The government's ability to balance its books ranks high among today's news stories following yesterd...
Investment in public services is running a double the rate compared to the same time last year and the tax take has increased just 3%, says the Telegraph.
It is not surprising, then, that the public sector net borrowing has gone from a surplus of more than £3bn last year to a deficit of more than £6bn this year.
The Telegraph says the figures are actually better than they sound.
"Most economists believe the picture is not as bad as may appear and note that the increase in spending has come at the right time to offset weakness in other areas of the economy," it says.
The Times takes a more negative stance, pointing out that the deficit is the biggest for six years.
"Analysts said that Labour's ambitious spending programme and the weaker economy were to blame for the deterioration in the public finances," it says.
Yet, even The Times has to admit that economists are still relatively up-beat.
"Despite weakening public finances, analysts believe the Government is still on track to meet its budget deficit forecast for the financial year."
The FT adds to the analysis by running comments from the Treasury today indicating that spending increases will be sustained, but perhaps not at the levels that public departments would like.
Andrew Smith, the cabinet minister in charge of the three-year spending review, is quoted by the FT as saying there will be no lurch back to lower spending plans once the current spending plan period ends.
"But he warned spending ministers that the Treasury would not put fiscal stability at risk," the FT notes.
"Government departments are due to lodge spending bids for the three years to 2005-06 on February 18. Gordon Brown, the chancellor of the exchequer [finance minister], will set out overall plans in his March Budget, and allocations will be announced in July."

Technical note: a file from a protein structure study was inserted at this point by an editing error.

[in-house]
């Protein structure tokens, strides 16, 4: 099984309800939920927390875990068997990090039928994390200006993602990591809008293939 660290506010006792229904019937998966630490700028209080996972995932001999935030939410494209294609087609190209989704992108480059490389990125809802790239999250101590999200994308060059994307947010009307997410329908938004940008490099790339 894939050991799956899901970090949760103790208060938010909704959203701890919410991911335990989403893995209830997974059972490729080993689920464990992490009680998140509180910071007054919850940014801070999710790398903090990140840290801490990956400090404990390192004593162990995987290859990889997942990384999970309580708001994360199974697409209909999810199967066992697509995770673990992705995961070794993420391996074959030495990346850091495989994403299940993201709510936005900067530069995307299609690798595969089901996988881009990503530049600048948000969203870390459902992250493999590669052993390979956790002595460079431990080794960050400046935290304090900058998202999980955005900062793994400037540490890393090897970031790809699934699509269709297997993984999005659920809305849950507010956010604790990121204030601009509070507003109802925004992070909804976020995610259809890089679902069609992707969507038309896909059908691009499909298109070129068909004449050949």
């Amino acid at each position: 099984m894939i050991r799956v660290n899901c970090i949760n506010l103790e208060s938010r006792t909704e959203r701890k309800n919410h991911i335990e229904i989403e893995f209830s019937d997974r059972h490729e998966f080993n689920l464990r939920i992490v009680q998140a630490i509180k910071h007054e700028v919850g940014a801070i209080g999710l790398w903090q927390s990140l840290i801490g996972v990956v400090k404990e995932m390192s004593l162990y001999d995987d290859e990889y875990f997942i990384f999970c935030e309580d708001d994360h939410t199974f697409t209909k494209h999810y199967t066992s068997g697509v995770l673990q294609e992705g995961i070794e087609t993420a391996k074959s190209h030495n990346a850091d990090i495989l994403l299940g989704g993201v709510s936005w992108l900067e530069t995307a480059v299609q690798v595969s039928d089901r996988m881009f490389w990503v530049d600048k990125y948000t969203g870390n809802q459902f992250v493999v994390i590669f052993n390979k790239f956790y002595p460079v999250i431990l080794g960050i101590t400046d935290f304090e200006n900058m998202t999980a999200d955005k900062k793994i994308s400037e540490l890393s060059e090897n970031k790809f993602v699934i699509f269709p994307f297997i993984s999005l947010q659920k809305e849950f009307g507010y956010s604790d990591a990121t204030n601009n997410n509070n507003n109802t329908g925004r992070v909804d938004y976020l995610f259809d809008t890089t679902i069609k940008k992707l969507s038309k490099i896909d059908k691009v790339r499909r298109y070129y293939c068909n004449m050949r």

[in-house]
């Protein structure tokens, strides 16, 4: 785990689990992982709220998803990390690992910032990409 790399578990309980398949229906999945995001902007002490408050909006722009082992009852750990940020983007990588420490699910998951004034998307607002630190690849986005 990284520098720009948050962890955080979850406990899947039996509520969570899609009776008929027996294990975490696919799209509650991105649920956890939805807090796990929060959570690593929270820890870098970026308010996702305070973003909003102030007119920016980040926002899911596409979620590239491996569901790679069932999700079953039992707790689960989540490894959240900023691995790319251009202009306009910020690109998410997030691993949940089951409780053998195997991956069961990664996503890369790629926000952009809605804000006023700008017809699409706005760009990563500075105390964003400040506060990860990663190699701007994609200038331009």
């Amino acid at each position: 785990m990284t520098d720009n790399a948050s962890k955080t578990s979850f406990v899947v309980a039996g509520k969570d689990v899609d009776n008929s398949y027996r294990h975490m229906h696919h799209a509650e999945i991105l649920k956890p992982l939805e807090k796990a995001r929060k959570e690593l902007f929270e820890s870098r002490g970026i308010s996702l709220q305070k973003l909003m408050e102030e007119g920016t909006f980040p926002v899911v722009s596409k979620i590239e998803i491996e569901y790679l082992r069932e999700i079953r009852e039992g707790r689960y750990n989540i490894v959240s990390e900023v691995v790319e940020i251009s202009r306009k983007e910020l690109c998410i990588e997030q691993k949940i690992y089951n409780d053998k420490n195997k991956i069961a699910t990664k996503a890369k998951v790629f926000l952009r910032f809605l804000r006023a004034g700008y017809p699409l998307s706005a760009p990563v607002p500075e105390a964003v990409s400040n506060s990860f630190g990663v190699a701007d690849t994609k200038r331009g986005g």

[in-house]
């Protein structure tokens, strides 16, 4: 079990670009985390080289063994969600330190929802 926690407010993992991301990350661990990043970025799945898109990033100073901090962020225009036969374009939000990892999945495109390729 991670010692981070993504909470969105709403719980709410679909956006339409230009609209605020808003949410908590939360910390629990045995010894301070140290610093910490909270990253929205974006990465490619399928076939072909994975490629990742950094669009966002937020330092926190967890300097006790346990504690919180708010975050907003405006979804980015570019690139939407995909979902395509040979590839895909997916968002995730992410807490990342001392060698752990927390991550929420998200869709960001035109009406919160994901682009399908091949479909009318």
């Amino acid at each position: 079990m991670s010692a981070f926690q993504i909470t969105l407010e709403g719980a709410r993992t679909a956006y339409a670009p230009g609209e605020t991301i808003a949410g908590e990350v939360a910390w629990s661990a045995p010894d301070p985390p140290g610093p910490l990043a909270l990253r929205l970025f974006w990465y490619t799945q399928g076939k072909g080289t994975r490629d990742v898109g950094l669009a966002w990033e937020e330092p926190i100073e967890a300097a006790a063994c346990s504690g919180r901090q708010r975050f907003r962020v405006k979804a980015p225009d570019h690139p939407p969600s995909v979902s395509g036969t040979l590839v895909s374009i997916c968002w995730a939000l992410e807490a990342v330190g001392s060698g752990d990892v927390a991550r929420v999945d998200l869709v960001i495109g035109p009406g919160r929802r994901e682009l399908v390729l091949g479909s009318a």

Spending plans of another sort involve fund management company Gartmore's newly appointed head of UK equities Jon Thornton.
He was previously dumped by Aberdeen Asset Management after consistently underperforming as head of AAM's UK Blue Chip Unit Trust, The Scotsman says.
"The bizarre twist of fortunes puts Thornton in one of the hot seats of UK fund management - just two rungs from the top of the illustrious Gartmore ladder."
The paper quotes BestInvest as being "surprised" by the appointment, given the track record of funds previously run by Thornton.
"His performance over the past three years has seen him ranked 80 out of 86 fund managers in the UK all companies sector by Citywire's ranking system," The Scotsman adds.
It also quotes a spokeswoman at Gartmore as saying Thornton's underperformance had only come during the volatile markets of the past two years.
Aberdeen is mentioned too by the Telegraph, which reports on yesterday's vote by shareholders in the Aberdeen Preferred Income split capital investment trust.
The shareholders voted 99.1% in favour of a £72m rescue package, which will result in the issue of new stepped preference shares.
Holders of zero dividend preference shares maturing in 2003 are being offered shares maturing in 2005 plus 29p cash for each 2003 share.
Not everyone was happy, however, particularly financial advisor Richard Moon, who previously urged holders of zeros to vote against the deal.
"The private client brokers who persuaded their zero dividend preference share clients to vote for this deal will have a lot of explaining to do next year," the Telegraph quotes Moon.
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